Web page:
Passengers on railroad trains are not presumed to know the rules and regulations which are made for the guidance of the conductors and other employés of railroad companies, as to the internal affairs of the company; nor are they required to know them.” But the fact that one who asked a ticket agent for a ticket on a limited or fast train was refused a ticket because the train was not allowed to stop at his destination is sufficient notice to him that any agreement the conductor might afterwards make to put him off at his destination would be a violation of the rules of the company, so as to exempt the company, which provided another train which made stops at all stations, from liability where he paid fare to the conductor, who agreed to let him off at, but carried him beyond his destination.'
A person who by a tip or bribe induces the conductor of a train not intended for the conveyance of ordinary passengers, as he had reason to know, to permit him to travel on the train contrary to the regulations of the railway company, travels at his own risk, and is not entitled to damages for any injury to person or property sustained by him while so traveling.
A passenger who during the journey is told by the conductor that the train will not go to the station to which he has paid, and that he can either get off where the train is then stopping or go to some other point, whereupon he leaves the train,-has a right of action; but, if he voluntarily receives back the fare for the uncompleted part of the journey, he waives his right of action.'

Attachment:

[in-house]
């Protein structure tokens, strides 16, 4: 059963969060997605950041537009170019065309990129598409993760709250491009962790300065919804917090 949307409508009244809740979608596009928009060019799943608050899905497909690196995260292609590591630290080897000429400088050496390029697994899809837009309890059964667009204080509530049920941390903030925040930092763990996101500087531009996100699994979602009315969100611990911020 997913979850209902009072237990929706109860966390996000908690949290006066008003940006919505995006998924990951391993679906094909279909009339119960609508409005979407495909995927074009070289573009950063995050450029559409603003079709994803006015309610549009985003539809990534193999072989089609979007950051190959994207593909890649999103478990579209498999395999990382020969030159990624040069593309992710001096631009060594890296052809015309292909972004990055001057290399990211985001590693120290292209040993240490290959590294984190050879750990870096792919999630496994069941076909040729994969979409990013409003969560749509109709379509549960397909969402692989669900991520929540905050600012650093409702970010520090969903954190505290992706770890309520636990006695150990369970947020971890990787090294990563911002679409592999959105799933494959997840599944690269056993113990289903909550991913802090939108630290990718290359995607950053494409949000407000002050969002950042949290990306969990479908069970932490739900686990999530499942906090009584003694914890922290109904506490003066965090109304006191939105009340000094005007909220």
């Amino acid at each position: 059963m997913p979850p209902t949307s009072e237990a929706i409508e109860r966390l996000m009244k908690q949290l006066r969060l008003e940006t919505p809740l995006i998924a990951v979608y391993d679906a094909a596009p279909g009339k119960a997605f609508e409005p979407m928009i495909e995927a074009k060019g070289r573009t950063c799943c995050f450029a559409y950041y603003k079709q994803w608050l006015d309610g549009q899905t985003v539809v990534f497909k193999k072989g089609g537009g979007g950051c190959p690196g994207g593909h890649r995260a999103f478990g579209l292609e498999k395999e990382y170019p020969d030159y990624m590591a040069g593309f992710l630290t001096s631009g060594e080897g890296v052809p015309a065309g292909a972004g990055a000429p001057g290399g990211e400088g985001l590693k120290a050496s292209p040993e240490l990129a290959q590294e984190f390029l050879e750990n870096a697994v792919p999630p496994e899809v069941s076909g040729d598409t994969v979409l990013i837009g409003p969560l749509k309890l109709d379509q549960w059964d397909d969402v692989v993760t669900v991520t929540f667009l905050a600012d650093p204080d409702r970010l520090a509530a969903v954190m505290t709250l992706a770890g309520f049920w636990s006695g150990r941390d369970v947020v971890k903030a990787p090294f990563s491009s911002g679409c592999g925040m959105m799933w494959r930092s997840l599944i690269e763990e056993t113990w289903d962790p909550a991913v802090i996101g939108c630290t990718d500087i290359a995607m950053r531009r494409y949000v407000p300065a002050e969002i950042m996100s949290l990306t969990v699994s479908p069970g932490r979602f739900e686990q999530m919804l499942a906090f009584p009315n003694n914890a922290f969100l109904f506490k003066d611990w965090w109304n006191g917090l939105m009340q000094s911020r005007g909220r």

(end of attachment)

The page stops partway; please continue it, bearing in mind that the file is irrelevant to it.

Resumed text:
As a general rule, the sale of a ticket to a particular station, to be used on a given train, imports an undertaking on the part of the company, not only to take the passenger to that station, but to stop there, and allow himn reasonable time and opportunity to alight. Leaving out of consideration, for the present, the question whether or not there may be instances when this rule should not operate, it would seem, in the absence of some special reason for requiring a passenger to notify the conductor of his destination before being called upon to exhibit his ticket, that so doing would be engrafting upon the contract a condition outside of its terms, and not usually contemplated by the purchaser. The holder of the ticket has ordinarily the right to assume, when he buys it, that the company will safely land him at his destination. Accordingly, he has the right to presume the conductor will call for his ticket before reaching the station specified, and thus obtain notice of the fact that he desires to stop at such station. Of course, when the conductor takes up and examines the ticket, the information will be thus conveyed to him that he has a passenger for this station; and there will be no difficulty at all in his carrying out the contract which has been made between the company and the passenger. When a railroad company sells tickets to a station of this kind, it unquestionably does so for the purpose of obtaining the money of its customers; and all of its employés, certainly, ought to know that upon every passenger train there are likely to be one or more passengers for such stations. Beyond doubt, the agent who sells the ticket is aware of the fact that there will be on the train for which the ticket is sold a passenger of this kind, and in most cases the conductor will be able to ascertain the fact by prompt and proper attention to his duties. Every company should so conduct its passenger business as to adequately serve all its customers; and if any company, without sufficient excuse, fails to do this, the omission amounts to negligence, and it will be responsible for the consequences. The general rule, therefore, as to the duties of railroad companies towards passengers holding tickets for flag stations should be as stated; but, as already intimated, this rule should not be inflexible. There may be circumstances under which a passenger for a flag station is carried beyond his destination when it would not be fair or just to attribute the fact to the company's negligence. In a recent Texas case' it appeared that defendant in error bought a ticket to a flag station, knowing it was such, and that trains did not stop there "unless some request